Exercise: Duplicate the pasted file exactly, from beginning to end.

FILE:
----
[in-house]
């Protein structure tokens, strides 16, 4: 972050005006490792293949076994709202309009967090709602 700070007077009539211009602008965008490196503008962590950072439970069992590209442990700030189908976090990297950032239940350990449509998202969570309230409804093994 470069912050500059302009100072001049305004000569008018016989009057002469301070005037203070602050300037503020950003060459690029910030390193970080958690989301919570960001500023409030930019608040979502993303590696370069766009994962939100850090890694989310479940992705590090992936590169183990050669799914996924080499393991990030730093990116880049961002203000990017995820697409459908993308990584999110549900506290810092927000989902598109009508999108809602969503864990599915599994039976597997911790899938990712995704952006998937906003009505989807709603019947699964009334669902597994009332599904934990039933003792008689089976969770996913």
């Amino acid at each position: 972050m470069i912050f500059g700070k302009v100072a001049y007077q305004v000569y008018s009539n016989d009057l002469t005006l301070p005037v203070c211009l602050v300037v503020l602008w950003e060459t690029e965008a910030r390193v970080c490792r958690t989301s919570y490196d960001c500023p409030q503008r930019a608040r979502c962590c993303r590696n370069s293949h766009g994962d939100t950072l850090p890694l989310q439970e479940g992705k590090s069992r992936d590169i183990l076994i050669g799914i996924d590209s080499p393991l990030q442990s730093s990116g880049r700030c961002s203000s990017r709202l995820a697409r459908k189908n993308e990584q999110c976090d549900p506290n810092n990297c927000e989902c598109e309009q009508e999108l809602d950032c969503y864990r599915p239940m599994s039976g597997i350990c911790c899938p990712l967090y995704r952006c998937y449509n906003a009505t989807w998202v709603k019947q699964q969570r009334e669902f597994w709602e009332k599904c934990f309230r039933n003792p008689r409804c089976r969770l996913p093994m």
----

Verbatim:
[in-house]
């Protein structure tokens, strides 16, 4: 972050005006490792293949076994709202309009967090709602 700070007077009539211009602008965008490196503008962590950072439970069992590209442990700030189908976090990297950032239940350990449509998202969570309230409804093994 470069912050500059302009100072001049305004000569008018016989009057002469301070005037203070602050300037503020950003060459690029910030390193970080958690989301919570960001500023409030930019608040979502993303590696370069766009994962939100850090890694989310479940992705590090992936590169183990050669799914996924080499393991990030730093990116880049961002203000990017995820697409459908993308990584999110549900506290810092927000989902598109009508999108809602969503864990599915599994039976597997911790899938990712995704952006998937906003009505989807709603019947699964009334669902597994009332599904934990039933003792008689089976969770996913």
């Amino acid at each position: 972050m470069i912050f500059g700070k302009v100072a001049y007077q305004v000569y008018s009539n016989d009057l002469t005006l301070p005037v203070c211009l602050v300037v503020l602008w950003e060459t690029e965008a910030r390193v970080c490792r958690t989301s919570y490196d960001c500023p409030q503008r930019a608040r979502c962590c993303r590696n370069s293949h766009g994962d939100t950072l850090p890694l989310q439970e479940g992705k590090s069992r992936d590169i183990l076994i050669g799914i996924d590209s080499p393991l990030q442990s730093s990116g880049r700030c961002s203000s990017r709202l995820a697409r459908k189908n993308e990584q999110c976090d549900p506290n810092n990297c927000e989902c598109e309009q009508e999108l809602d950032c969503y864990r599915p239940m599994s039976g597997i350990c911790c899938p990712l967090y995704r952006c998937y449509n906003a009505t989807w998202v709603k019947q699964q969570r009334e669902f597994w709602e009332k599904c934990f309230r039933n003792p008689r409804c089976r969770l996913p093994m």